The Greek vessel is the 13th ship seized by pirates off Somali waters in the last two months, Noel Choong of the IMB told the Associated Press news agency.

He said this latest attack indicated that Somali pirates had expanded their area of operations southwards from the Gulf of Aden, targeting vessels off the coast of Mogadishu.

A multinational naval force patrolling the area had been informed of the attack, Mr Choong said.

Earlier this week, French commandos rescued two sailors who were being held for ransom by pirates believed to be based in the port of Eyl in Somalia’s Puntland region.

Somalia has been without a functioning central government for 17 years and has suffered from continual civil strife.

Battles between Islamist insurgents and Ethiopian-backed government soldiers have forced hundreds of thousands of people from their homes in the last 18 months.

September 16, 2008

France frees sailors from pirates

France frees sailors from pirates

French commandos capture Somali pirates (11 April 2008)

French commandos arrested six alleged pirates in April

French commandos have freed two sailors seized by pirates off the Somali coast, the French presidency has said.

One pirate was killed in the operation and another six captured, it said.

The couple were seized in a sailing boat in the Gulf of Aden earlier this month by pirates who reportedly wanted a ransom of some $1.4m (£0.8m).

President Nicolas Sarkozy said the French operation should serve as a warning, and called for international efforts to counter escalating piracy.

France will not allow crime to pay
President Nicolas Sarkozy

The waters off Somalia, which is wracked by conflict, are among the most dangerous in the world. Attacks by pirates are common and hamper the delivery of food aid.

In the latest reported incident, a Hong Kong-owned tanker was seized late on Monday in the Gulf of Aden.

International Maritime Bureau (IMB) Piracy Reporting Center told the AFP news agency that 22 crew members were taken hostage.

French commandos launched a similar raid against Somali pirates in April.

‘Safe and sound’

President Sarkozy said the 30-man operation had taken just 10 minutes.

He said he had given the go-ahead late on Monday when it was clear that the pirates were heading for the lawless port of Eyl, where many well-armed pirate gangs are based.

He said it would have been too dangerous to free them if they arrived in Eyl, reports Reuters news agency.

map
Puntland encourages such steps and calls on other governments whose nationals are being held to do the same thing the French have done
Bille Mohamoud Qabowsade
Puntland spokesman

A minister in the semi-autonomous Puntland region recently told the BBC that when he visited Eyl, he could see at least 10 boats being held by pirates there.

“The two French nationals are safe and sound,” the French statement said.

Tahiti-based sailing enthusiasts Jean-Yves and Bernadette Delanne were on their way from Australia to France, through the Gulf of Aden, when they were captured on 2 September.

“This operation is a warning to all those who indulge in this criminal activity,” Mr Sarkozy said at a press conference on Tuesday. “France will not allow crime to pay.”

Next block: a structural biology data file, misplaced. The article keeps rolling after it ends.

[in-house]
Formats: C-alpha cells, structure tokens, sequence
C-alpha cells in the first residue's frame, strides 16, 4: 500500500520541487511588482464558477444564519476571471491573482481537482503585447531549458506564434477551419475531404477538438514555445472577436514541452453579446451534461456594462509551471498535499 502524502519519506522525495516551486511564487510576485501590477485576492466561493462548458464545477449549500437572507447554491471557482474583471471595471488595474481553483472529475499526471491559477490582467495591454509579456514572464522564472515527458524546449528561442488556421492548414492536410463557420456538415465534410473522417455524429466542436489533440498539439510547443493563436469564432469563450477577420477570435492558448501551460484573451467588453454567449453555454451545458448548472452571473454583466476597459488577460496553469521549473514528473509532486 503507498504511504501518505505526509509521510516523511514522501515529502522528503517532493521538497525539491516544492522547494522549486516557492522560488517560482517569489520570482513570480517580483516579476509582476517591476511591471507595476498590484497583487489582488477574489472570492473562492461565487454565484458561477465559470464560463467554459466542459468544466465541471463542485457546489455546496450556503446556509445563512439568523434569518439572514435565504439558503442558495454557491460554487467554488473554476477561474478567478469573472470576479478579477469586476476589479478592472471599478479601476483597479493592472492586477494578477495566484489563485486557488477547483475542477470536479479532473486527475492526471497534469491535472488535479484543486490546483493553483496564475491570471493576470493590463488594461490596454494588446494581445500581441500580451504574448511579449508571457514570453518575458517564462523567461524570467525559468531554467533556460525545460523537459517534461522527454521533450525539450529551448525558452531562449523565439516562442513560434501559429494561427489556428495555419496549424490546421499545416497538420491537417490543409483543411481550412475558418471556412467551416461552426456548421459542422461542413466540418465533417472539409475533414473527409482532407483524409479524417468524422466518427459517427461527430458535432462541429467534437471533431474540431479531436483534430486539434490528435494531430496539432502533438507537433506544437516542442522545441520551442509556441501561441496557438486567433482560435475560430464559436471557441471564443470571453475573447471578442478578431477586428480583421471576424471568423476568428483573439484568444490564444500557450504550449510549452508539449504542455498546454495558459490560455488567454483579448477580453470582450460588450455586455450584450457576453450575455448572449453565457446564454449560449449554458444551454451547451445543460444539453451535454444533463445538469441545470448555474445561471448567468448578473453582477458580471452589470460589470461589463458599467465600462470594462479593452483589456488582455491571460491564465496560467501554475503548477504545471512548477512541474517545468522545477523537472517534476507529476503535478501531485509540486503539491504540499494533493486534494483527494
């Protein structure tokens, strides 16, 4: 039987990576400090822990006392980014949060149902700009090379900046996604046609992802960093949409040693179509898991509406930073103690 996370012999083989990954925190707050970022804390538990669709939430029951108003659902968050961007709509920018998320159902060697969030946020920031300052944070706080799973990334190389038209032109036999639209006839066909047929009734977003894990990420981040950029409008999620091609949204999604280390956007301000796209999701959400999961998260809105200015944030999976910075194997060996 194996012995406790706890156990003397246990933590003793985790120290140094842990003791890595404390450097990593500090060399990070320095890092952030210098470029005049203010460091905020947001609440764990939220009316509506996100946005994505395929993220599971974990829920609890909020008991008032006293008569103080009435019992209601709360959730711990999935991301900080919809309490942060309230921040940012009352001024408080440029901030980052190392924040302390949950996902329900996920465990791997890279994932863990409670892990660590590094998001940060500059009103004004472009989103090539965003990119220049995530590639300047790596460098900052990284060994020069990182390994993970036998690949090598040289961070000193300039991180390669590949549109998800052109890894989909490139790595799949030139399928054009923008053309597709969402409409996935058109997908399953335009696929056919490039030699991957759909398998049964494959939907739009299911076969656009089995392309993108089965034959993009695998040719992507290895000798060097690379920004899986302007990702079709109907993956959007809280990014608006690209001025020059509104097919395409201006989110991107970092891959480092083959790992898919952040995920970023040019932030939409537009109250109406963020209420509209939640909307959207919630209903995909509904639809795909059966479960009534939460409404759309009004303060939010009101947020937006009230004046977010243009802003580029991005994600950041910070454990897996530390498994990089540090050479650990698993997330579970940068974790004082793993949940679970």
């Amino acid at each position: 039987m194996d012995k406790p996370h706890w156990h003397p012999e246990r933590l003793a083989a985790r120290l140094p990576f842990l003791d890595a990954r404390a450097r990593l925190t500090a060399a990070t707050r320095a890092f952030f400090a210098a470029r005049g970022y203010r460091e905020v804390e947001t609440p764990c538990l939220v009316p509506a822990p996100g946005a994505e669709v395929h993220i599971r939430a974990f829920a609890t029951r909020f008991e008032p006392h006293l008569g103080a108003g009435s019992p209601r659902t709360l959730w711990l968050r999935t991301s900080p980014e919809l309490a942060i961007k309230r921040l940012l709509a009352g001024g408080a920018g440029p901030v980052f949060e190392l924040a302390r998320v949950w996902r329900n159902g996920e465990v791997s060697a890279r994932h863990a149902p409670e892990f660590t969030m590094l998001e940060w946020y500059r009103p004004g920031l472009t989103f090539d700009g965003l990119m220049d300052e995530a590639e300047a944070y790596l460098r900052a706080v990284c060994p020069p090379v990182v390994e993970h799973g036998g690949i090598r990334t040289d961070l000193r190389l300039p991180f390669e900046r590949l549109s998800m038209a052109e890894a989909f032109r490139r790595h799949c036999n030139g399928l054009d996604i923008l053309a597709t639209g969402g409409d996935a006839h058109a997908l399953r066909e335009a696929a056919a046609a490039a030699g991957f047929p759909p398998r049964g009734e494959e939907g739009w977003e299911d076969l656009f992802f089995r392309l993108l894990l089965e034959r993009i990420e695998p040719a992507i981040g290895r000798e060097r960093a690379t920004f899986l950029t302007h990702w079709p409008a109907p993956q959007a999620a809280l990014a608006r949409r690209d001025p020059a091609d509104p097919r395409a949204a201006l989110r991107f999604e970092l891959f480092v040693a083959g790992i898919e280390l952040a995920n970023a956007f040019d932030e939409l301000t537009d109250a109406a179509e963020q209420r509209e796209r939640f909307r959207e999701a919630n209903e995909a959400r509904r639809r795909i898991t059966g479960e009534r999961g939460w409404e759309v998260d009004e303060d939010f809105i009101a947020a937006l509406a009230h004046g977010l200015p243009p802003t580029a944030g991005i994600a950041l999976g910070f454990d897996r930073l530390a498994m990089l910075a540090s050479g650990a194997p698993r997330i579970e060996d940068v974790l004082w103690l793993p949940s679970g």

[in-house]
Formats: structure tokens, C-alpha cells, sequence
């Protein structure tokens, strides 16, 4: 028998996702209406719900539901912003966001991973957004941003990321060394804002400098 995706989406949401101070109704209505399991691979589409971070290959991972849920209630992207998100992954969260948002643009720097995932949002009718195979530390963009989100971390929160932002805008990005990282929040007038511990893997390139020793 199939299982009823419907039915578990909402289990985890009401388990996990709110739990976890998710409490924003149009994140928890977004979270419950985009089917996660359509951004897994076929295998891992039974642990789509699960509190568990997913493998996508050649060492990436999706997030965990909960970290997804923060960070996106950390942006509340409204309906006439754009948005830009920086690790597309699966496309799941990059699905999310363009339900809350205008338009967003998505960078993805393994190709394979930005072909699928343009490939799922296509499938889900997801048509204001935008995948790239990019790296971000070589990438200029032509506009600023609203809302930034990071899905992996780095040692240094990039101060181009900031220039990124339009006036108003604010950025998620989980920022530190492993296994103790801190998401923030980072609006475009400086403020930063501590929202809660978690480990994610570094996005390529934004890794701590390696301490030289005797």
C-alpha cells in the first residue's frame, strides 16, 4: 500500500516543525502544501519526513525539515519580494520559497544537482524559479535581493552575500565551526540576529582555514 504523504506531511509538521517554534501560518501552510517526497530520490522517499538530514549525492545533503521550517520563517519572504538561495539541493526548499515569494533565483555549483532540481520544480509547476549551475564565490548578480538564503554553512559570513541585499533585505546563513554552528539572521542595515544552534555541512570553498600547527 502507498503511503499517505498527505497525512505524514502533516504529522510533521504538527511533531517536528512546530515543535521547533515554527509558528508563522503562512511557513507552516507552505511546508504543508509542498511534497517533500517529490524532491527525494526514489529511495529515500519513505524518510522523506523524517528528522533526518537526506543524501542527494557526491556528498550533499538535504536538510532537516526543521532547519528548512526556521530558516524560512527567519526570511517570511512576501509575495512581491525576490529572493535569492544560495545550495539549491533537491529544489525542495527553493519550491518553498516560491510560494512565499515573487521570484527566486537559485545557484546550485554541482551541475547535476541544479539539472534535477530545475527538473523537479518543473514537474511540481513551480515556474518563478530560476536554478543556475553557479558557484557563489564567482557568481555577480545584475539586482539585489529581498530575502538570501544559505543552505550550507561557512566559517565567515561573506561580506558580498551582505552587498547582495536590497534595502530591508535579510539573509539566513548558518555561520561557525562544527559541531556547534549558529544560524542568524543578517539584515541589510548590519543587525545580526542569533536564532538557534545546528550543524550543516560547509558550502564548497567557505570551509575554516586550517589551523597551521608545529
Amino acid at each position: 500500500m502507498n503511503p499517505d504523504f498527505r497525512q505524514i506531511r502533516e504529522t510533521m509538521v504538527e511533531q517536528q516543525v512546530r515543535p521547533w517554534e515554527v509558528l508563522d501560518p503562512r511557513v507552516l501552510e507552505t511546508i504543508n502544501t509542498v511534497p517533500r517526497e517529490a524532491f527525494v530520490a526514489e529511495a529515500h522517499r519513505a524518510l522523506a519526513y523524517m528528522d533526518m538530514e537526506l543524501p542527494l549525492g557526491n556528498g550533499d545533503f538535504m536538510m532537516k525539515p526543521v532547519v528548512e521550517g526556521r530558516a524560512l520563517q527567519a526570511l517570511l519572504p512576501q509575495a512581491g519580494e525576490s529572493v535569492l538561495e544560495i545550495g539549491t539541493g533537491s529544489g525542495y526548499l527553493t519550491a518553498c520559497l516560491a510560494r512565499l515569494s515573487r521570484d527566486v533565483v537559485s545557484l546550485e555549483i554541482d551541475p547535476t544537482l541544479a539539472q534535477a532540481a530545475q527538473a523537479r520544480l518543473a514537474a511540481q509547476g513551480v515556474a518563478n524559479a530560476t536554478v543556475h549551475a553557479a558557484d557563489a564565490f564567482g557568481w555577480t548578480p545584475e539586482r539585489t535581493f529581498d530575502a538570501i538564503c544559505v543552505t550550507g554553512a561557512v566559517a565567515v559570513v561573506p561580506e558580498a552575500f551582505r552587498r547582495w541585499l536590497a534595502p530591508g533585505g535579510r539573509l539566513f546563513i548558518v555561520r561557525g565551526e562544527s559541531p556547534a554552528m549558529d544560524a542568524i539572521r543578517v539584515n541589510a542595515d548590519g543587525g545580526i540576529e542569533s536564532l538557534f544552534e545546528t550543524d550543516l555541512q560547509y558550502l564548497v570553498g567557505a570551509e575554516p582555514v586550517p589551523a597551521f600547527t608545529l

“I call on other countries to take their responsibilities as France has done twice.”

Attacks against fishing boats, cargo ships and yachts have surged over recent months and foreigners, who can be exchanged for large ransoms, are frequent targets.

Warships from France and other nations have been patrolling the Somali coast to protect ships carrying aid to the country, where up to a third of the population needs food aid.

On Monday, European foreign ministers agreed to set up a “co-ordination unit” to improve security patrols.

France, which holds the rotating presidency of the European Union, has a military base in neighbouring Djibouti.

Welcomed

In April, French commandos made six arrests in a helicopter raid on Somali pirates after they had been paid a ransom to free the crew of another French yacht.

The six seized alleged pirates were handed over to French justice officials to be tried.

According to Reuters, the pirate group holding the Delanne couple were also demanding the release of their compatriots held in France.

Authorities in the semi-autonomous northern region of Puntland welcomed the French move.

Puntland’s administration claims it is powerless in the face of the growing power of the pirates, who are well-armed and employ a lot of people.

“The state of Puntland encourages such steps and calls on other governments whose nationals are being held to do the same thing the French have done,” Puntland presidential adviser Bille Mohamoud Qabowsade told AFP.

The IMB says pirates off Somalia use “mother ships” that travel far out to sea and launch smaller boats to attack passing vessels, sometimes using rocket-propelled grenades (RPGs).

Somalia has been without a functioning central government for 17 years and has suffered from continual civil strife.

Battles between Islamist insurgents and Ethiopian-backed government soldiers have forced hundreds of thousands of people from their homes in the last 18 months.

September 5, 2008

Malaysia deploys navy to Somalia

Malaysia deploys navy to Somalia

Map

Malaysia is sending three navy ships to the coast of Somalia to protect merchant vessels from piracy.

The ships, carrying troops and helicopters, are expected to begin patrolling in the Gulf of Aden in the next few days.